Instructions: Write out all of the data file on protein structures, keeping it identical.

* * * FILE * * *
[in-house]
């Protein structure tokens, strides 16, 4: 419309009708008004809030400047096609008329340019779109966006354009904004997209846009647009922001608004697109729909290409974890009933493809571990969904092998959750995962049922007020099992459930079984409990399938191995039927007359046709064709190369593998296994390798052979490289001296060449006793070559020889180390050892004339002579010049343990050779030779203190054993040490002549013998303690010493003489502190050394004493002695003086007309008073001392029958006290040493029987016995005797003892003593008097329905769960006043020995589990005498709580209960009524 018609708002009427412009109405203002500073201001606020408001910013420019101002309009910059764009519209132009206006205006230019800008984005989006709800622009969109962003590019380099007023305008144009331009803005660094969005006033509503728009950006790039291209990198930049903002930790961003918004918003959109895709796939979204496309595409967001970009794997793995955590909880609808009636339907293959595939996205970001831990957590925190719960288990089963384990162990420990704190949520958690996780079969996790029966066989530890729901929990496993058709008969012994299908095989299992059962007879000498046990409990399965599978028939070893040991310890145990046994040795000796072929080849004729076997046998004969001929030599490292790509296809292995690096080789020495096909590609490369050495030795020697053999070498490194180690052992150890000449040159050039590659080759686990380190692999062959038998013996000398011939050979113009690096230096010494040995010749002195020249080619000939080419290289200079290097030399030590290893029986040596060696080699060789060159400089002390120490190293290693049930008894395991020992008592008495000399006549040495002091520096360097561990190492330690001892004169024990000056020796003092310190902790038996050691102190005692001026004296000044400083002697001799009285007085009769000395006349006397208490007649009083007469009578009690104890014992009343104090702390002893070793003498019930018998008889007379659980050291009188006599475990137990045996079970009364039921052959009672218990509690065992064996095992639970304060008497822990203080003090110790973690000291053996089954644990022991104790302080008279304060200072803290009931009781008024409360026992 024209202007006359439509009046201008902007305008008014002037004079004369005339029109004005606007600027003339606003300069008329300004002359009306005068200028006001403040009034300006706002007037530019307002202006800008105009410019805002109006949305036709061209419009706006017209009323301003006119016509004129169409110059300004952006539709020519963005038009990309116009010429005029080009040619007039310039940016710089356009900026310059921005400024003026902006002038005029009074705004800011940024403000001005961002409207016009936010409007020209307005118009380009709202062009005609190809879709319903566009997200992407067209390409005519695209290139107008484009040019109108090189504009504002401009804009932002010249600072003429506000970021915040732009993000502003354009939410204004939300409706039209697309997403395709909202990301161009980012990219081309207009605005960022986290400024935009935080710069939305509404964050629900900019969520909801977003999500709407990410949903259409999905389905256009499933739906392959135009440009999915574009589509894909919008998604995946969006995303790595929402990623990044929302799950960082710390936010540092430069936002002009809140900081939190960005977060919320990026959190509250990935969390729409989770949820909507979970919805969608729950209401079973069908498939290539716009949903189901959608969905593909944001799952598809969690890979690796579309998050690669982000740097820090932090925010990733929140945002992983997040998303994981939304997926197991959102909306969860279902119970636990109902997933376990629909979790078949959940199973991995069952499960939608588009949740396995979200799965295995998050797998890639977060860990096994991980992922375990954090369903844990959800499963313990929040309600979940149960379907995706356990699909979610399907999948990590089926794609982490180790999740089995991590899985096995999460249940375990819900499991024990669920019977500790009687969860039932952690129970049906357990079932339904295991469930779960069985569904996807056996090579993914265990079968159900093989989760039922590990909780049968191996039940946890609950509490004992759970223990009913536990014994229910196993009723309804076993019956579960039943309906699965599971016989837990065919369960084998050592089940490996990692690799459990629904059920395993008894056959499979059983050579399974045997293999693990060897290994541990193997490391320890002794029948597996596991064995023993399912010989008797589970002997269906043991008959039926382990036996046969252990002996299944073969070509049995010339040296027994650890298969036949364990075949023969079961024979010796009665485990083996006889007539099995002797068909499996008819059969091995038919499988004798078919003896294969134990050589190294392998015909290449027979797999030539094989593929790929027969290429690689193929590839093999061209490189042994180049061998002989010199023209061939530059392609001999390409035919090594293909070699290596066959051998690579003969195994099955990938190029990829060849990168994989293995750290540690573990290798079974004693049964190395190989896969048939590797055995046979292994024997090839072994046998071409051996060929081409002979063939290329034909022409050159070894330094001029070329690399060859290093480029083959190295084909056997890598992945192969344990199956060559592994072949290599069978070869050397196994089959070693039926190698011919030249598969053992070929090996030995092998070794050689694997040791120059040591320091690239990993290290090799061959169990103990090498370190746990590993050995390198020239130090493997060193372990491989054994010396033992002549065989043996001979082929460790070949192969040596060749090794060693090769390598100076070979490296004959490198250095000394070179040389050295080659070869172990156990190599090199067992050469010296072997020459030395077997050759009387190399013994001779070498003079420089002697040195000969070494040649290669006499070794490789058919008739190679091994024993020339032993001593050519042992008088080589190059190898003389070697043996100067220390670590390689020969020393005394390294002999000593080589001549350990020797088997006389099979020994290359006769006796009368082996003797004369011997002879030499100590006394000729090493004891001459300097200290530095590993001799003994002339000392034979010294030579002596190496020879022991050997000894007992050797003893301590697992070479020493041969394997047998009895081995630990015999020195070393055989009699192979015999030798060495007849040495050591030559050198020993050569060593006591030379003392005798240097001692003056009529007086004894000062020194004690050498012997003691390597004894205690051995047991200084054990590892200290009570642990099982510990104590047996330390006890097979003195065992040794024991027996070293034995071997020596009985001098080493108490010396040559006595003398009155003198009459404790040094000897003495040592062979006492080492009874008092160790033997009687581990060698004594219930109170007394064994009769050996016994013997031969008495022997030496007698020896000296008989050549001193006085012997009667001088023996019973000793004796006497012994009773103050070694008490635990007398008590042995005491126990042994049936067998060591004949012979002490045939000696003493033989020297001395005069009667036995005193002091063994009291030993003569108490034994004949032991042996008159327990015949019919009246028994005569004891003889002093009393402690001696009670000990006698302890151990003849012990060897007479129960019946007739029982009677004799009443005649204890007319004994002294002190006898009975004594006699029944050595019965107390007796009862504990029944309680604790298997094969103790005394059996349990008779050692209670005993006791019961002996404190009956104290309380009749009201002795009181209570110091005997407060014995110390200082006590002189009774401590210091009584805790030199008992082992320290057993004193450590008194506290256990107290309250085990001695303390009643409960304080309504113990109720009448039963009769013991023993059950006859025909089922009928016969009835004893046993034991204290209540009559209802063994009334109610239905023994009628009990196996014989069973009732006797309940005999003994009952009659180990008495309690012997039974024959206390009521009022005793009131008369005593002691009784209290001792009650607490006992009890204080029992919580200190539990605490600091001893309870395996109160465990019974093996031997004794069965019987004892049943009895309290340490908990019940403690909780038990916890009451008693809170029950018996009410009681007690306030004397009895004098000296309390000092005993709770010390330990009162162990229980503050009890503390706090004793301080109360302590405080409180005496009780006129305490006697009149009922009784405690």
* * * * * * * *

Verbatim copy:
[in-house]
């Protein structure tokens, strides 16, 4: 419309009708008004809030400047096609008329340019779109966006354009904004997209846009647009922001608004697109729909290409974890009933493809571990969904092998959750995962049922007020099992459930079984409990399938191995039927007359046709064709190369593998296994390798052979490289001296060449006793070559020889180390050892004339002579010049343990050779030779203190054993040490002549013998303690010493003489502190050394004493002695003086007309008073001392029958006290040493029987016995005797003892003593008097329905769960006043020995589990005498709580209960009524 018609708002009427412009109405203002500073201001606020408001910013420019101002309009910059764009519209132009206006205006230019800008984005989006709800622009969109962003590019380099007023305008144009331009803005660094969005006033509503728009950006790039291209990198930049903002930790961003918004918003959109895709796939979204496309595409967001970009794997793995955590909880609808009636339907293959595939996205970001831990957590925190719960288990089963384990162990420990704190949520958690996780079969996790029966066989530890729901929990496993058709008969012994299908095989299992059962007879000498046990409990399965599978028939070893040991310890145990046994040795000796072929080849004729076997046998004969001929030599490292790509296809292995690096080789020495096909590609490369050495030795020697053999070498490194180690052992150890000449040159050039590659080759686990380190692999062959038998013996000398011939050979113009690096230096010494040995010749002195020249080619000939080419290289200079290097030399030590290893029986040596060696080699060789060159400089002390120490190293290693049930008894395991020992008592008495000399006549040495002091520096360097561990190492330690001892004169024990000056020796003092310190902790038996050691102190005692001026004296000044400083002697001799009285007085009769000395006349006397208490007649009083007469009578009690104890014992009343104090702390002893070793003498019930018998008889007379659980050291009188006599475990137990045996079970009364039921052959009672218990509690065992064996095992639970304060008497822990203080003090110790973690000291053996089954644990022991104790302080008279304060200072803290009931009781008024409360026992 024209202007006359439509009046201008902007305008008014002037004079004369005339029109004005606007600027003339606003300069008329300004002359009306005068200028006001403040009034300006706002007037530019307002202006800008105009410019805002109006949305036709061209419009706006017209009323301003006119016509004129169409110059300004952006539709020519963005038009990309116009010429005029080009040619007039310039940016710089356009900026310059921005400024003026902006002038005029009074705004800011940024403000001005961002409207016009936010409007020209307005118009380009709202062009005609190809879709319903566009997200992407067209390409005519695209290139107008484009040019109108090189504009504002401009804009932002010249600072003429506000970021915040732009993000502003354009939410204004939300409706039209697309997403395709909202990301161009980012990219081309207009605005960022986290400024935009935080710069939305509404964050629900900019969520909801977003999500709407990410949903259409999905389905256009499933739906392959135009440009999915574009589509894909919008998604995946969006995303790595929402990623990044929302799950960082710390936010540092430069936002002009809140900081939190960005977060919320990026959190509250990935969390729409989770949820909507979970919805969608729950209401079973069908498939290539716009949903189901959608969905593909944001799952598809969690890979690796579309998050690669982000740097820090932090925010990733929140945002992983997040998303994981939304997926197991959102909306969860279902119970636990109902997933376990629909979790078949959940199973991995069952499960939608588009949740396995979200799965295995998050797998890639977060860990096994991980992922375990954090369903844990959800499963313990929040309600979940149960379907995706356990699909979610399907999948990590089926794609982490180790999740089995991590899985096995999460249940375990819900499991024990669920019977500790009687969860039932952690129970049906357990079932339904295991469930779960069985569904996807056996090579993914265990079968159900093989989760039922590990909780049968191996039940946890609950509490004992759970223990009913536990014994229910196993009723309804076993019956579960039943309906699965599971016989837990065919369960084998050592089940490996990692690799459990629904059920395993008894056959499979059983050579399974045997293999693990060897290994541990193997490391320890002794029948597996596991064995023993399912010989008797589970002997269906043991008959039926382990036996046969252990002996299944073969070509049995010339040296027994650890298969036949364990075949023969079961024979010796009665485990083996006889007539099995002797068909499996008819059969091995038919499988004798078919003896294969134990050589190294392998015909290449027979797999030539094989593929790929027969290429690689193929590839093999061209490189042994180049061998002989010199023209061939530059392609001999390409035919090594293909070699290596066959051998690579003969195994099955990938190029990829060849990168994989293995750290540690573990290798079974004693049964190395190989896969048939590797055995046979292994024997090839072994046998071409051996060929081409002979063939290329034909022409050159070894330094001029070329690399060859290093480029083959190295084909056997890598992945192969344990199956060559592994072949290599069978070869050397196994089959070693039926190698011919030249598969053992070929090996030995092998070794050689694997040791120059040591320091690239990993290290090799061959169990103990090498370190746990590993050995390198020239130090493997060193372990491989054994010396033992002549065989043996001979082929460790070949192969040596060749090794060693090769390598100076070979490296004959490198250095000394070179040389050295080659070869172990156990190599090199067992050469010296072997020459030395077997050759009387190399013994001779070498003079420089002697040195000969070494040649290669006499070794490789058919008739190679091994024993020339032993001593050519042992008088080589190059190898003389070697043996100067220390670590390689020969020393005394390294002999000593080589001549350990020797088997006389099979020994290359006769006796009368082996003797004369011997002879030499100590006394000729090493004891001459300097200290530095590993001799003994002339000392034979010294030579002596190496020879022991050997000894007992050797003893301590697992070479020493041969394997047998009895081995630990015999020195070393055989009699192979015999030798060495007849040495050591030559050198020993050569060593006591030379003392005798240097001692003056009529007086004894000062020194004690050498012997003691390597004894205690051995047991200084054990590892200290009570642990099982510990104590047996330390006890097979003195065992040794024991027996070293034995071997020596009985001098080493108490010396040559006595003398009155003198009459404790040094000897003495040592062979006492080492009874008092160790033997009687581990060698004594219930109170007394064994009769050996016994013997031969008495022997030496007698020896000296008989050549001193006085012997009667001088023996019973000793004796006497012994009773103050070694008490635990007398008590042995005491126990042994049936067998060591004949012979002490045939000696003493033989020297001395005069009667036995005193002091063994009291030993003569108490034994004949032991042996008159327990015949019919009246028994005569004891003889002093009393402690001696009670000990006698302890151990003849012990060897007479129960019946007739029982009677004799009443005649204890007319004994002294002190006898009975004594006699029944050595019965107390007796009862504990029944309680604790298997094969103790005394059996349990008779050692209670005993006791019961002996404190009956104290309380009749009201002795009181209570110091005997407060014995110390200082006590002189009774401590210091009584805790030199008992082992320290057993004193450590008194506290256990107290309250085990001695303390009643409960304080309504113990109720009448039963009769013991023993059950006859025909089922009928016969009835004893046993034991204290209540009559209802063994009334109610239905023994009628009990196996014989069973009732006797309940005999003994009952009659180990008495309690012997039974024959206390009521009022005793009131008369005593002691009784209290001792009650607490006992009890204080029992919580200190539990605490600091001893309870395996109160465990019974093996031997004794069965019987004892049943009895309290340490908990019940403690909780038990916890009451008693809170029950018996009410009681007690306030004397009895004098000296309390000092005993709770010390330990009162162990229980503050009890503390706090004793301080109360302590405080409180005496009780006129305490006697009149009922009784405690």